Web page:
"After February CO leak, UB will begin project to install hard-wired detectors"
Next week, UB will begin installing hard-wired carbon monoxide detectors in Richmond Quad, where a carbon monoxide leak poisoned at least 10 students and sent five of them to the hospital on Feb. 17.
On Feb. 17, the two plug-in CO detectors in Richmond were missing when a hot water boiler malfunctioned and created the lethal gas. It spread throughout the dorm, and now UB is taking precautionary measures that surpass state code.
Vice President for University Communications Joseph Brennan told The Spectrum in February that UB passed the annual fire control and prevention dormitory inspection in October. This means the detectors had to have been present in October.
But UB did not have documentation proving it passed until this past Monday. There is normally a brief gap between the end of the inspection and the receipt of the certificate, said Joseph Raab, the director of Environment, Health & Safety (EH&S).
In February, UB installed eight wall-mounted, battery-operated temporary detectors in Richmond, though it is only required by state law to have two on the ground floor (where the source of carbon monoxide is located). Now, there are also tamper-resistant detectors outside of room 588B, 578B, 475B, 481B, 378B and 375B, according to Brennan.
Raab told The Spectrum in February that EH&S would conduct weekly inspections to ensure the detectors won't go missing again.
EH&S has been conducting inspections at least once per week, according to Raab.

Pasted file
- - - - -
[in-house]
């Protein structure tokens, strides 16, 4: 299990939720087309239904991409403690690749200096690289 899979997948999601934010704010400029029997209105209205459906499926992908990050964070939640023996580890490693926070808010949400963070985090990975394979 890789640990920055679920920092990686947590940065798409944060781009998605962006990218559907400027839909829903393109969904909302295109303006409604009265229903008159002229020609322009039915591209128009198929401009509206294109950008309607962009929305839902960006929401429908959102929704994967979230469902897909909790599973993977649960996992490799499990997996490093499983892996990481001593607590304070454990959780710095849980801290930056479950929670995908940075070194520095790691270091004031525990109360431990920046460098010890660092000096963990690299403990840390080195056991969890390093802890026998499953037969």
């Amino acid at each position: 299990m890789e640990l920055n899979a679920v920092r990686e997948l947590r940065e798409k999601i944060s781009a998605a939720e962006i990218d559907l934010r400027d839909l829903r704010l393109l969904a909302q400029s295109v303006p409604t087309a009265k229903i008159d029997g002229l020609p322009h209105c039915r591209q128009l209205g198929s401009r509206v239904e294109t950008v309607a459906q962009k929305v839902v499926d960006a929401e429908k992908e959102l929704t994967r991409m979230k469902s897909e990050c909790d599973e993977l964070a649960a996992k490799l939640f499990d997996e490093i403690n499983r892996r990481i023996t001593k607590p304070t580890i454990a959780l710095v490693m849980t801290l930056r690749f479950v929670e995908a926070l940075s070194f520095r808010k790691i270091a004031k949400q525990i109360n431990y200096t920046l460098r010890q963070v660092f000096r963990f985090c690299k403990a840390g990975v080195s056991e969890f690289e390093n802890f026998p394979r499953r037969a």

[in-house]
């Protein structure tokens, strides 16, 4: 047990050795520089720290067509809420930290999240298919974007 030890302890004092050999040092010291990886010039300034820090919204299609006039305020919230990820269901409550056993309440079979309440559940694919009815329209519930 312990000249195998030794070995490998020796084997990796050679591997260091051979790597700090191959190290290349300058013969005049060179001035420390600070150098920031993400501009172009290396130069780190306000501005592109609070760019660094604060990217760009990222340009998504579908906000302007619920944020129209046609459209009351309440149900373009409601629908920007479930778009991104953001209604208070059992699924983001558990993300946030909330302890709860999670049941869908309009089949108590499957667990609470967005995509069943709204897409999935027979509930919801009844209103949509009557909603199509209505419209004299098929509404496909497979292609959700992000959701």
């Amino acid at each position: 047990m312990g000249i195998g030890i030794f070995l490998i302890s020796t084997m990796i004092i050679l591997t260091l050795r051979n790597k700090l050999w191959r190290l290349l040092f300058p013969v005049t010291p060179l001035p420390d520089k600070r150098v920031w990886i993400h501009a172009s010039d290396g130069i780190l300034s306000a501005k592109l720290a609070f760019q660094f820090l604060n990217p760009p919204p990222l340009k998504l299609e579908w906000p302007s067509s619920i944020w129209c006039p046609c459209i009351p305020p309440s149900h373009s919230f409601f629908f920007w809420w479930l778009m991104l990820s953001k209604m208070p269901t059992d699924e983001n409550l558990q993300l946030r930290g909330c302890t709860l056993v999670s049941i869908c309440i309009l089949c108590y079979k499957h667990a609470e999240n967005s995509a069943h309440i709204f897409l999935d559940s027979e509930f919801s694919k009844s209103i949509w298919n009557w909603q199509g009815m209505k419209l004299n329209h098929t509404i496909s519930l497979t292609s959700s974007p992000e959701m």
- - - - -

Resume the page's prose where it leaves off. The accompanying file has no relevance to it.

Early next week, hard-wired detectors will replace the current battery-operated detectors in Richmond. The new detectors will be a combination of fire detectors and CO detectors. The project is expected to be finished in two weeks.
After Richmond is complete, all of North Campus will receive the same detectors. The entire project will be finished by May, according to Raab.
UB will then begin installing the hard-wired detectors in South Campus dorms, which Raab said will be finished by the end of summer.
The endeavor is "beyond what's required by code," Raab said.
For each residence hall on North and South Campus, UB will make an approximately $1,300 upgrade to the fire panel (the electronic panel computer that controls the fire alarm system for the building) and will spend about $750 to program the fire panel in each dorm. Each detector is roughly $175.
Richmond's two plug-in detectors were each approximately $40.
UB's goal is to never have an incident like the one in February.